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Artificial light and the decline of salmon smolts

by Conservation Slim

“Slim report”

Spring is here and fishing has been favorable for those who drove eastward to Pyramid Lake and especially the timing of our annual club fish-out which could not have been any better planned. My tenth year at the lake with the club and we all agreed that this is the grandest year for the fish and fishing as the bays filled with thousands of large trout all in spawning mode moving past our feet by the dozens and all day long.

The old pro’s in our group said the (4) of them conservatively landed over 500 fish that 6 days sitting on the platform chair.  I enjoyed all the friends and activity but had to slip away to a south lake beach to be more remote and fish deeper water from shore. Never before have I had multiple double digit fish days and landing more than one fish in the teens in a single day. The unusual thing was the high numbers of fish foul hooked this year. It was more likely your fish was foul hooked than legally hooked and even when you were trying not to set the hook too hard or too soon. Even small midges like the albino wino was hooking the fish in the fins more often than not.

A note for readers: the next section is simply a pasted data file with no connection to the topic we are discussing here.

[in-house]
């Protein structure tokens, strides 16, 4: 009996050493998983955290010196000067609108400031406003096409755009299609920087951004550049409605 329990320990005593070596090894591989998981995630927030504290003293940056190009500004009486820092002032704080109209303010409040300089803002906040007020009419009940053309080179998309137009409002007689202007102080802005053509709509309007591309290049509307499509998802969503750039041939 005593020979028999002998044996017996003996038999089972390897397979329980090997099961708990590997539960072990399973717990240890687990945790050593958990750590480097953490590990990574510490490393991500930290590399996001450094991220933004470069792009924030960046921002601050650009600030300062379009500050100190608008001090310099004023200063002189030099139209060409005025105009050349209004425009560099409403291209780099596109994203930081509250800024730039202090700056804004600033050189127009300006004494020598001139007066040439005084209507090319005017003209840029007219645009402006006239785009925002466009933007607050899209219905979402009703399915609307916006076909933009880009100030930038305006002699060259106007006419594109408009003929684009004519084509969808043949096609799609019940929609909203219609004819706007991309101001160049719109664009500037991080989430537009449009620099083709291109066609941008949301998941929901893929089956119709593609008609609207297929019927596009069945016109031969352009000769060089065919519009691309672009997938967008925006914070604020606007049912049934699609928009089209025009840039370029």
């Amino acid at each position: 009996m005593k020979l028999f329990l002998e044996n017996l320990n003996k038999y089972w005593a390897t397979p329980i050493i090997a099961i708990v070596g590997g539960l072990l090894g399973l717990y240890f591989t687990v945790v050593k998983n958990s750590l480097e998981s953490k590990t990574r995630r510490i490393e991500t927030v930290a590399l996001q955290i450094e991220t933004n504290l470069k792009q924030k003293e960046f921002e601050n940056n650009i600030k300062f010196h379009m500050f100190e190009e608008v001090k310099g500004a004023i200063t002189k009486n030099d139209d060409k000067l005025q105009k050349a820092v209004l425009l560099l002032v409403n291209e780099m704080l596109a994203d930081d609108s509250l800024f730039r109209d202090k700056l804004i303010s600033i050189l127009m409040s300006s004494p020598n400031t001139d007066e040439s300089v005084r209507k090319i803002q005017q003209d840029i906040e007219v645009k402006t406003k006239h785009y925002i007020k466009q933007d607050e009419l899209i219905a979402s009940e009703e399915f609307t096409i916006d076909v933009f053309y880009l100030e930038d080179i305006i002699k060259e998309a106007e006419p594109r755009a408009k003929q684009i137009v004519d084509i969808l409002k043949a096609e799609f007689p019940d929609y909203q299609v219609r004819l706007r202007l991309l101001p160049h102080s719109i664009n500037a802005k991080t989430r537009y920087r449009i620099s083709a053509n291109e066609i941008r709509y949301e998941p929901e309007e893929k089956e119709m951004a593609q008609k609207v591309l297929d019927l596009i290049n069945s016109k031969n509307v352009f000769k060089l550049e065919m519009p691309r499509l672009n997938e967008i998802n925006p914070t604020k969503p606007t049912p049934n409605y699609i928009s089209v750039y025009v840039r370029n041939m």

News flash: Pyramid Lake, Pilot Peak fish up to 16 lbs are now being counted as they pass the fish ladder on the Truckee River. The hatchery folks (Lahontan National Fish Hatchery, Gardnerville NV) monitoring the fish as they pass are marking and numbering these spawners. It will be an exciting river to fish once the cutthroat trout establish themselves again.

An interesting article appeared in on the subject of artificial lights along the Sacramento River and how that affects the salmon smolts as they travel at night downstream to the sea. Predators like the striped and black bass use the added light to spot and feed on the smolts which in the distant past would use the dark nights to slip past these predators.  Full article can be found at:

Locally, as was in the local news and ‘Slim’ was not aware of the coho salmon planting into Scott Creek from our local Kingfisher Flat hatchery in Swanton. NOAA has control of this and has their own crew of workers. The low rivers was the reason to release the fish early. These fish survived the wildfire that heavily damaged the hatchery infrastructure and killed about half of last years hatched fish. The hatchery access was burned and destroyed (2 bridges over the creek). There is still no timeline as to the replacement of bridges and plumbing and tanks.  (Photo taken years ago of salmon smolts entering salt water for the first time, the jumping part ended when they started adding salt to the water in the tanker trucks prior to being driven to the harbor from the Feather River Hatchery).